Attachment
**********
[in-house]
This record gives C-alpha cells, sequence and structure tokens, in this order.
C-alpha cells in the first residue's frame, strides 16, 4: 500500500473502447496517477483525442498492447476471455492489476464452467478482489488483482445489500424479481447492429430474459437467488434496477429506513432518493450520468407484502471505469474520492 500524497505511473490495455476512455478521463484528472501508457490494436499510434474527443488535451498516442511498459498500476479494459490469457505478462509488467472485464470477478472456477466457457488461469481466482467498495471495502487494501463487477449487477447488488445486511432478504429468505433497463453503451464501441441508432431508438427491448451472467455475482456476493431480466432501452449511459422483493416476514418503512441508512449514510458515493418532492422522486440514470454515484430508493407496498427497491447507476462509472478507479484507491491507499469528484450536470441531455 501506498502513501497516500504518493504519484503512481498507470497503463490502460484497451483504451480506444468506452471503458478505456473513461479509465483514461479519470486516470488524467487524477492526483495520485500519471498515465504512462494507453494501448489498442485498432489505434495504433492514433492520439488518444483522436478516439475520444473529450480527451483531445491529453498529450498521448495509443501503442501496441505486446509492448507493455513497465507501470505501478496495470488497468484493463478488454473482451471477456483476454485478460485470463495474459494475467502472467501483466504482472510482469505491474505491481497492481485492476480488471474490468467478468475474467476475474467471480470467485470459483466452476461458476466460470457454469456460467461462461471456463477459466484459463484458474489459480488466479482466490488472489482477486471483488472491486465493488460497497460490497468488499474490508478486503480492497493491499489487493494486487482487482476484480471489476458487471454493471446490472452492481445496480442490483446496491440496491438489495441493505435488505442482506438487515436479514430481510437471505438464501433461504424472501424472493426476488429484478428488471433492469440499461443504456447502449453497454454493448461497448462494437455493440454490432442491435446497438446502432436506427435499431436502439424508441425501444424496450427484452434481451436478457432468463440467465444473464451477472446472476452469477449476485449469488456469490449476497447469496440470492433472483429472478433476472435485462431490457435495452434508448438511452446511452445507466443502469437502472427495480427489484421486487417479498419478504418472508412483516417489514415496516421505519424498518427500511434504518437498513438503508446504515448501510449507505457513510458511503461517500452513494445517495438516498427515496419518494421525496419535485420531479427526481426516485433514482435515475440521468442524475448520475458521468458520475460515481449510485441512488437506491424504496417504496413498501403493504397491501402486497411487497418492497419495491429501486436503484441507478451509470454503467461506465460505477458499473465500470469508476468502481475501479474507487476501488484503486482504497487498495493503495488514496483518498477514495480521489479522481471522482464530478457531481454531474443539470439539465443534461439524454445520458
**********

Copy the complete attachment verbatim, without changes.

[in-house]
This record gives C-alpha cells, sequence and structure tokens, in this order.
C-alpha cells in the first residue's frame, strides 16, 4: 500500500473502447496517477483525442498492447476471455492489476464452467478482489488483482445489500424479481447492429430474459437467488434496477429506513432518493450520468407484502471505469474520492 500524497505511473490495455476512455478521463484528472501508457490494436499510434474527443488535451498516442511498459498500476479494459490469457505478462509488467472485464470477478472456477466457457488461469481466482467498495471495502487494501463487477449487477447488488445486511432478504429468505433497463453503451464501441441508432431508438427491448451472467455475482456476493431480466432501452449511459422483493416476514418503512441508512449514510458515493418532492422522486440514470454515484430508493407496498427497491447507476462509472478507479484507491491507499469528484450536470441531455 501506498502513501497516500504518493504519484503512481498507470497503463490502460484497451483504451480506444468506452471503458478505456473513461479509465483514461479519470486516470488524467487524477492526483495520485500519471498515465504512462494507453494501448489498442485498432489505434495504433492514433492520439488518444483522436478516439475520444473529450480527451483531445491529453498529450498521448495509443501503442501496441505486446509492448507493455513497465507501470505501478496495470488497468484493463478488454473482451471477456483476454485478460485470463495474459494475467502472467501483466504482472510482469505491474505491481497492481485492476480488471474490468467478468475474467476475474467471480470467485470459483466452476461458476466460470457454469456460467461462461471456463477459466484459463484458474489459480488466479482466490488472489482477486471483488472491486465493488460497497460490497468488499474490508478486503480492497493491499489487493494486487482487482476484480471489476458487471454493471446490472452492481445496480442490483446496491440496491438489495441493505435488505442482506438487515436479514430481510437471505438464501433461504424472501424472493426476488429484478428488471433492469440499461443504456447502449453497454454493448461497448462494437455493440454490432442491435446497438446502432436506427435499431436502439424508441425501444424496450427484452434481451436478457432468463440467465444473464451477472446472476452469477449476485449469488456469490449476497447469496440470492433472483429472478433476472435485462431490457435495452434508448438511452446511452445507466443502469437502472427495480427489484421486487417479498419478504418472508412483516417489514415496516421505519424498518427500511434504518437498513438503508446504515448501510449507505457513510458511503461517500452513494445517495438516498427515496419518494421525496419535485420531479427526481426516485433514482435515475440521468442524475448520475458521468458520475460515481449510485441512488437506491424504496417504496413498501403493504397491501402486497411487497418492497419495491429501486436503484441507478451509470454503467461506465460505477458499473465500470469508476468502481475501479474507487476501488484503486482504497487498495493503495488514496483518498477514495480521489479522481471522482464530478457531481454531474443539470439539465443534461439524454445520458